Dell Computer and IBM are expected to introduce similar products later next year after Intel launches a more robust version of its low-voltage architecture. Server blades--essentially an entire server resting on a single board--will represent a $2.9 billion market by 2005, according to research firm International Data Corp.
Products that are phased out will get support, Winkler says.
HP's server blades initially will run exclusively on Linux, but Windows and Unix versions will be available in the first half of next year. Each Blade Server bc1100 can be combined with up to 36 other blades in a chassis. HP officials say the architecture is ideal for space-constrained data centers. The chassis, with one blade, sells for $7,525, and additional blades are priced at $1,925.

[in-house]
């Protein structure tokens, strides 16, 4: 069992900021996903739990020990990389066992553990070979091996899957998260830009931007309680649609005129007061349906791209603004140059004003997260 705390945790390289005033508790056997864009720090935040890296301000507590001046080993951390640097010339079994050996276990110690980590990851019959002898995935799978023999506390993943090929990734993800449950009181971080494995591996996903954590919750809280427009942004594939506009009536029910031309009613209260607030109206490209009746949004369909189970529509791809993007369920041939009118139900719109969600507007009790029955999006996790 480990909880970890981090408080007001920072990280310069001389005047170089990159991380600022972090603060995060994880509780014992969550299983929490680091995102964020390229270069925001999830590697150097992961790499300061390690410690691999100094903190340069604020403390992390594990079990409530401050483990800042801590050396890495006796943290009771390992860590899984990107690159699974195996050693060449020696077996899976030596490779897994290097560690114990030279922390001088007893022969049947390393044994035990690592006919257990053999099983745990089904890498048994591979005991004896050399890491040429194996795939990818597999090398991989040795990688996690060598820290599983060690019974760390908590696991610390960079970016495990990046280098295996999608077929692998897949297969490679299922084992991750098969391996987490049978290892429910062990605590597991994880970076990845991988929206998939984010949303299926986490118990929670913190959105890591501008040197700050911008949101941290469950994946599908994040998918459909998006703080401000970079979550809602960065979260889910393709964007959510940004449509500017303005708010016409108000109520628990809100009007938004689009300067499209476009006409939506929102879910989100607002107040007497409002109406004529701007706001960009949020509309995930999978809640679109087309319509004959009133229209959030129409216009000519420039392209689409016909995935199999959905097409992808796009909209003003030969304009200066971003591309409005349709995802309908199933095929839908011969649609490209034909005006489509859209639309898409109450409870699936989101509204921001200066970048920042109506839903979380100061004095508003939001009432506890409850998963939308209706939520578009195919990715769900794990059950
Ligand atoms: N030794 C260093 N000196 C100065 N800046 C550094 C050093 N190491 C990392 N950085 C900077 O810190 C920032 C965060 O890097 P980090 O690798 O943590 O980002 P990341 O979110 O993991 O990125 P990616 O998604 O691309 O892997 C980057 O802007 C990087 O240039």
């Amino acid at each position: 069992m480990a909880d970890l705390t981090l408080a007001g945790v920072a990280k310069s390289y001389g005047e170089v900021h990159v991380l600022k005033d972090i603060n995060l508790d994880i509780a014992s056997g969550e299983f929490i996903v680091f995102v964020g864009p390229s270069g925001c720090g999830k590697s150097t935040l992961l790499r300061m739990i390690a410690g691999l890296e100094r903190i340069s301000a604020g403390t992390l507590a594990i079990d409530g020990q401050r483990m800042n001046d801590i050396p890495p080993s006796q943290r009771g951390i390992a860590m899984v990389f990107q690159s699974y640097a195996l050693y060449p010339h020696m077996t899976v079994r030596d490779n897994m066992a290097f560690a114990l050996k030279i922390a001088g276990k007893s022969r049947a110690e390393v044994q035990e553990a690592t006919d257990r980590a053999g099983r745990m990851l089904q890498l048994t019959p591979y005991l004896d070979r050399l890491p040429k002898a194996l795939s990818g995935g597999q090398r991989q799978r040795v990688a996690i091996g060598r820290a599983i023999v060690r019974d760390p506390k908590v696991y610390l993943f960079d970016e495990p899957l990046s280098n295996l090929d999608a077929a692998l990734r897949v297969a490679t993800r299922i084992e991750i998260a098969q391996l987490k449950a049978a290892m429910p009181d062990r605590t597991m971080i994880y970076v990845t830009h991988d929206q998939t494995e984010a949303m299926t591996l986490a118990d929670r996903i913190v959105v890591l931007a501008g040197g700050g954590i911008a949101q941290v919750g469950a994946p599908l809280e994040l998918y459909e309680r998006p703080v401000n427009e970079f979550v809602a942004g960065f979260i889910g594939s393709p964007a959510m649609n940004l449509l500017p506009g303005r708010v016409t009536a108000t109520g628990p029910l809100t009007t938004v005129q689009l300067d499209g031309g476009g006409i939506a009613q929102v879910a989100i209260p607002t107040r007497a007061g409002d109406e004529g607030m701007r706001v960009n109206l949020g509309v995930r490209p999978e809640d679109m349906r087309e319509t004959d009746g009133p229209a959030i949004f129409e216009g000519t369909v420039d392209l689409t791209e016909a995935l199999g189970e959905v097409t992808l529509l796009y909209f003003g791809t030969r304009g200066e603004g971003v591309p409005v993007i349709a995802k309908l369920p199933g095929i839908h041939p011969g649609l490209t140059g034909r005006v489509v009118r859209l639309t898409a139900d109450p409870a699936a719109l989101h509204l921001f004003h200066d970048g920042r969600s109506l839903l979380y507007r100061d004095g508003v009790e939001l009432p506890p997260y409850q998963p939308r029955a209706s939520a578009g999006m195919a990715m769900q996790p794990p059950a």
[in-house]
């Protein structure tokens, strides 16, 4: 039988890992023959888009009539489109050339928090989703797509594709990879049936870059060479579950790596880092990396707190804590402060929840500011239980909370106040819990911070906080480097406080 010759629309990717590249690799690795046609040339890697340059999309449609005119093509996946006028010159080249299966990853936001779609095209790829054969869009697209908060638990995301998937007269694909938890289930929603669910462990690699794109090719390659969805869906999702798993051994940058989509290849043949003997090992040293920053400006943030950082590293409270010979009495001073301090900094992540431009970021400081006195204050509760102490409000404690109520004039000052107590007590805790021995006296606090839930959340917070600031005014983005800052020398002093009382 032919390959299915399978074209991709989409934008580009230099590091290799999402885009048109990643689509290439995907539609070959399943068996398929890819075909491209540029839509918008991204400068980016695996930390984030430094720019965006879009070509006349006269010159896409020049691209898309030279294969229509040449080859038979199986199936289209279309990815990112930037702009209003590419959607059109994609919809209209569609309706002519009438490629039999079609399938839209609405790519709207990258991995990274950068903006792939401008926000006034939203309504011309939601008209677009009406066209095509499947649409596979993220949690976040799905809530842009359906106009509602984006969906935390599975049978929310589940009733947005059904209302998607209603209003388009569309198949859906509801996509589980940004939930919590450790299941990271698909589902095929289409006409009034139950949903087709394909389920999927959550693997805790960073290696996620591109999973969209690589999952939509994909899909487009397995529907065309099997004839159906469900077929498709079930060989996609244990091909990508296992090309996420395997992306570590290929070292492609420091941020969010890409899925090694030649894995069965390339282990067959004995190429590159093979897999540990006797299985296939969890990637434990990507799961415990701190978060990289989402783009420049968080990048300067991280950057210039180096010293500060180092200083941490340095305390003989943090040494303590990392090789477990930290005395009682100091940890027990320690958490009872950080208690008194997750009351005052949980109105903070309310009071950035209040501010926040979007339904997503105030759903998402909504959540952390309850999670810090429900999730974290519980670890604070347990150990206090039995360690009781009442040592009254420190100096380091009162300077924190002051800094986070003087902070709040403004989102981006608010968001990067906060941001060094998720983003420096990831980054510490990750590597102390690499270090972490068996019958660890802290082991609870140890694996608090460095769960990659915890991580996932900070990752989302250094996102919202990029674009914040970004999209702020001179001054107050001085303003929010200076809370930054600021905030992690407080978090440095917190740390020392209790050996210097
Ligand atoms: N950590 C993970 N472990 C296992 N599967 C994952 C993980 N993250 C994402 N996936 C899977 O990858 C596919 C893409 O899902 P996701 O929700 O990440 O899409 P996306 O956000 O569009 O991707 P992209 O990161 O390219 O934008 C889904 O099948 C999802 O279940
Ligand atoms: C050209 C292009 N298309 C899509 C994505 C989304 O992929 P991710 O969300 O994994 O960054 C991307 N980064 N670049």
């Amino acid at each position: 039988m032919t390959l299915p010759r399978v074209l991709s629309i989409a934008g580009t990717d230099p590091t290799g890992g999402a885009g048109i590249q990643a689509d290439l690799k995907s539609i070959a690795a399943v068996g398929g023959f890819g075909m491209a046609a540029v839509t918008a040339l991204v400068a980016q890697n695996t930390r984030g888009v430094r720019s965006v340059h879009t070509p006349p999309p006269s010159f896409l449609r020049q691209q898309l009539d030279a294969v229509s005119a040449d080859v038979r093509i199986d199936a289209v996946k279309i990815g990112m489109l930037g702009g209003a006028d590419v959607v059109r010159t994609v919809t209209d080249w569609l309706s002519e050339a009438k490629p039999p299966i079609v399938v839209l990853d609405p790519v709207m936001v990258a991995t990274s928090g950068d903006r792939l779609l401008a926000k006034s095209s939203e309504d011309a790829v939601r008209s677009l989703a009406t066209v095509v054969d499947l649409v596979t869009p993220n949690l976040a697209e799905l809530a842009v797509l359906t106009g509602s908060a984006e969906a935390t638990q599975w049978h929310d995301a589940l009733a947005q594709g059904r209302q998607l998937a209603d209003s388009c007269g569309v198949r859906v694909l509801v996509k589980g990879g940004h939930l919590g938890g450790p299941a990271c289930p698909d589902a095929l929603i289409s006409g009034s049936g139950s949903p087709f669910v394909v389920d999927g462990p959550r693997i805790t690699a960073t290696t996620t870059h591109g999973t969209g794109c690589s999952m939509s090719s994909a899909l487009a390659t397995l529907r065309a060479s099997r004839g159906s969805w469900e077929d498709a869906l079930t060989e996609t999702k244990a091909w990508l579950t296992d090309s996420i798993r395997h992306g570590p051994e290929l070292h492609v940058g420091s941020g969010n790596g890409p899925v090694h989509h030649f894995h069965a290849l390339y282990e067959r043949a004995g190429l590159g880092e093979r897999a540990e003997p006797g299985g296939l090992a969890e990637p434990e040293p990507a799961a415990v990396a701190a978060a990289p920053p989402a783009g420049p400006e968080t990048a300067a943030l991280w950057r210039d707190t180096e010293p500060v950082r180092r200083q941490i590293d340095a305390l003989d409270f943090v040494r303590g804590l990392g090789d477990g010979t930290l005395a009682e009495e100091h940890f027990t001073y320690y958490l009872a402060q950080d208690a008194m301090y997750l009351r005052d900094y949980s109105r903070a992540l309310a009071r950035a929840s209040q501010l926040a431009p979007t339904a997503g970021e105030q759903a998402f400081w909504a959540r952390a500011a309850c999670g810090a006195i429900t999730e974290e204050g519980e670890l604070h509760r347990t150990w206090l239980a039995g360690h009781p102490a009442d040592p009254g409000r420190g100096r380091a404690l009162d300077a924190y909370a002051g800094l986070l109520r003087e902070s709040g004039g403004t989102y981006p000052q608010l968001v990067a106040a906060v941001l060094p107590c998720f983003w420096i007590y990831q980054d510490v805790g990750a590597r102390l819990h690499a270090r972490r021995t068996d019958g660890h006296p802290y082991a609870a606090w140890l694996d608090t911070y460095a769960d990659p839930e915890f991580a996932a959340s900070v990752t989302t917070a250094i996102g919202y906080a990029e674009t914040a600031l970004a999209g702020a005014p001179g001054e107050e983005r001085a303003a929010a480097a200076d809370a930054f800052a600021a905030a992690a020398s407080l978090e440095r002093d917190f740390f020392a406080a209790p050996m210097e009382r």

Government rules require HP and Compaq to continue to compete with each other until their merger is complete. Following the deal's consummation, expected by mid-2002 if not derailed by shareholders or the Justice Department, analysts say it's likely that the new HP will phase out one Intel-based server line. But Michael Winkler, executive VP for Compaq Global Business Units, says that shouldn't be a concern for buyers. "Regardless of which product side they're on," he says, "we'll take them through the logical end of the product cycle and help them transition to the new product lines."
Still, market watchers say the uncertainty is taking its toll on sales at both companies. Says U.S. Bancorp Piper Jaffray analyst Ashok Kumar, "Since the merger announcement, both Compaq and Hewlett-Packard have seen their competitive positions significantly eroded."